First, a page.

This Karl Litten-designed course is ranked No. 5 on USA Today’s list of best Caribbean golf courses and has a reputation as a fast course with a minimalist approach to sand traps (just 30 bunkers). Six holes are on the water, the fairways are lined with palm trees, and natural limestone formations add variety. Provo Golf Club was returfed last year with Platinum Paspalum grass. With four sets of tees, the course can handle a range of golfing abilities.

Wind can be an added challenge, and the 14th hole is memorable for a downhill roll that is a test even for low-par golfers. There is a “smart casual” dress code, and if you don’t have clubs on board, Titleists are available for rent at the pro shop.

A word of warning: Don’t hit the flamingos that occasionally wander onto the fairway.

The marina at Blue Haven. 

Mooring

IGY’s Blue Haven Marina has slips for yachts to 220 feet (67 meters) and a low-water depth of 8½ feet (2.6 meters). Located next to the Blue Haven Resort, the marina gives guests access to a private beach, infinity-edge pool, spa, gym, several restaurants and a grocery. The marina also offers fuel as well as Customs and Immigration on site.

For more information: Provo Golf Club, provogolfclub.com, Blue Haven Marina, bluehaventci.com

Teeth of the Dog

Casa de Campo, Dominican Republic

Called ‘diabolical,’ the fifth hole on Pete Dye’s Teeth of the Dog course is dotted with trees, slopes away from the green, and has steep runoffs into a trap and the sea.

The ocean-hugging Teeth of the Dog course at Casa de Campo resort in the Dominican Republic is said to be Pete Dye’s favorite. “I created 11 holes, and God created seven,” he once said, referring to the seven ocean-edge holes.

Two other Dye courses are nearby (Dye Fore and The Links), but Teeth of the Dog is the first choice for club-throwing challenges. The course is a whopping 7,350 yards, and the par-4 dogleg on the fourth hole offers the first opportunity to watch your golf ball splash into the ocean. One golfer called the fifth hole “diabolical,” given its raised green on a peninsula surrounded by runoffs and water. There’s even a saying on the seventh hole for straying from the fairway with a shot: feeding the sharks.

This course has a pro shop as well as access to the resort’s tennis center, equestrian center and shooting center.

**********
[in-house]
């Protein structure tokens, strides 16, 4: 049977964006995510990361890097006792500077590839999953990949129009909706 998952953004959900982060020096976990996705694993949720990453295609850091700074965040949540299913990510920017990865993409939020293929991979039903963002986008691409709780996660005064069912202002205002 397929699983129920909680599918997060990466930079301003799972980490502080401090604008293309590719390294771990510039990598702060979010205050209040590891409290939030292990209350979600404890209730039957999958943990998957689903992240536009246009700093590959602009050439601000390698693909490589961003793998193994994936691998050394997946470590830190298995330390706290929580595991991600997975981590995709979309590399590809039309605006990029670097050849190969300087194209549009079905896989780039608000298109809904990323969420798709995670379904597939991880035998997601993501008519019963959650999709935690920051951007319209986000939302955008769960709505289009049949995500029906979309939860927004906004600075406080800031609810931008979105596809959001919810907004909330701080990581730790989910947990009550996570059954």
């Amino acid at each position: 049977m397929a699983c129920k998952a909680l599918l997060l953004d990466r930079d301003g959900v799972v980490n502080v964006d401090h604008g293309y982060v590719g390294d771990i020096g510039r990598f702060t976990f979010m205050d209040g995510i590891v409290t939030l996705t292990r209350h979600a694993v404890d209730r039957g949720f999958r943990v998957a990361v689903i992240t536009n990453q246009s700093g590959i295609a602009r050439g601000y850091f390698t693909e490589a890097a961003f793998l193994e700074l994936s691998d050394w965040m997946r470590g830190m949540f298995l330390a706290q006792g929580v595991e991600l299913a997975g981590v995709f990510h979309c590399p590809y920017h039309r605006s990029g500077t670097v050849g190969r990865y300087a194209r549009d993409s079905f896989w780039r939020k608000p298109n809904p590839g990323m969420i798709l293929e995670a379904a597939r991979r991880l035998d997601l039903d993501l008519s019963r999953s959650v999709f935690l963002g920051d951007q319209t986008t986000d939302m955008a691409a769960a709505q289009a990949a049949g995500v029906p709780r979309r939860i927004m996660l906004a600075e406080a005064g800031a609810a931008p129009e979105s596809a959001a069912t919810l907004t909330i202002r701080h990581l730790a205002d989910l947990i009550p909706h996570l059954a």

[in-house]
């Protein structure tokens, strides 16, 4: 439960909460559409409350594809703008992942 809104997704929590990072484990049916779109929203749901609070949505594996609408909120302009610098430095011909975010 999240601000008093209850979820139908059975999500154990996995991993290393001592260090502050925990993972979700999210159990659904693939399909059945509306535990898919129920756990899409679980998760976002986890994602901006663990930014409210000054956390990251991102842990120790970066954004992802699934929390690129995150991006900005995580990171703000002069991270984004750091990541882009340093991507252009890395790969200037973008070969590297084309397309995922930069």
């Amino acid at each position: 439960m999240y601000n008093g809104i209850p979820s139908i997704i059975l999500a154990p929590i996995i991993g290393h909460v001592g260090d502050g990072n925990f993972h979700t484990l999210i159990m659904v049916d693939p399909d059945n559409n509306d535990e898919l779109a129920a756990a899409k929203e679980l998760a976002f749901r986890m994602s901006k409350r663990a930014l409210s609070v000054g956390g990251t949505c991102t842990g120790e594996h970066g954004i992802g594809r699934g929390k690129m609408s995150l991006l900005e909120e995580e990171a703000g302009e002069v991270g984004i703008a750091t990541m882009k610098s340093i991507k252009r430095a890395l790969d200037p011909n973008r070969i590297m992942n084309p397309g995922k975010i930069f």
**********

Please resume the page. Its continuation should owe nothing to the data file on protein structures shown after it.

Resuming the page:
Mooring

The Casa de Campo marina is part of the resort and offers docking for yachts to 250 feet (76.2 meters). There are six points for direct refueling of the largest superyachts, and the shipyard has a 150-ton crane. It is also a service center for Azimut and Benetti.

For more information: Teeth of the Dog and Casa de Campo Marina, casadecampo.com.do

Canouan Estate Golf Course

Canouan, St. Vincent and the Grenadines

Reaching the green on several holes on the Canouan course requires a fine eye (and feel) for the breezes coming over the ridges.

This Jim Fazio-designed championship course is set on dramatic, sloping hills and along the ocean’s edge, making it one of the most interesting courses in the Caribbean. A tough 6,900 yards, it provides numerous challenges besides the distractions of the spectacular scenery. The 16th hole is one of the longest par-3s in the world at 305 yards, and with a 240-foot drop from the tee to the green. Overall, the course has more than a 500-foot differential, with breezes on the ridges to surprise the unwary.

Mooring

Sandy Lane Yacht Club is a full-service superyacht marina with 120 slips, including space for about two dozen yachts up to 300 feet (91.4 meters) at a low-water draft to 18 feet (5.6 meters). Located next to the Canouan Jet Port for private aircraft, the marina has Customs and Immigration services, a crew lounge, a concierge, a supermarket and a bakery. ◊

For more information: Canouan Estate Golf Course, canouan-estate.com; Sandy Lane Yacht Club, slcyr.com

This article originally appeared in the Fall 2019 issue.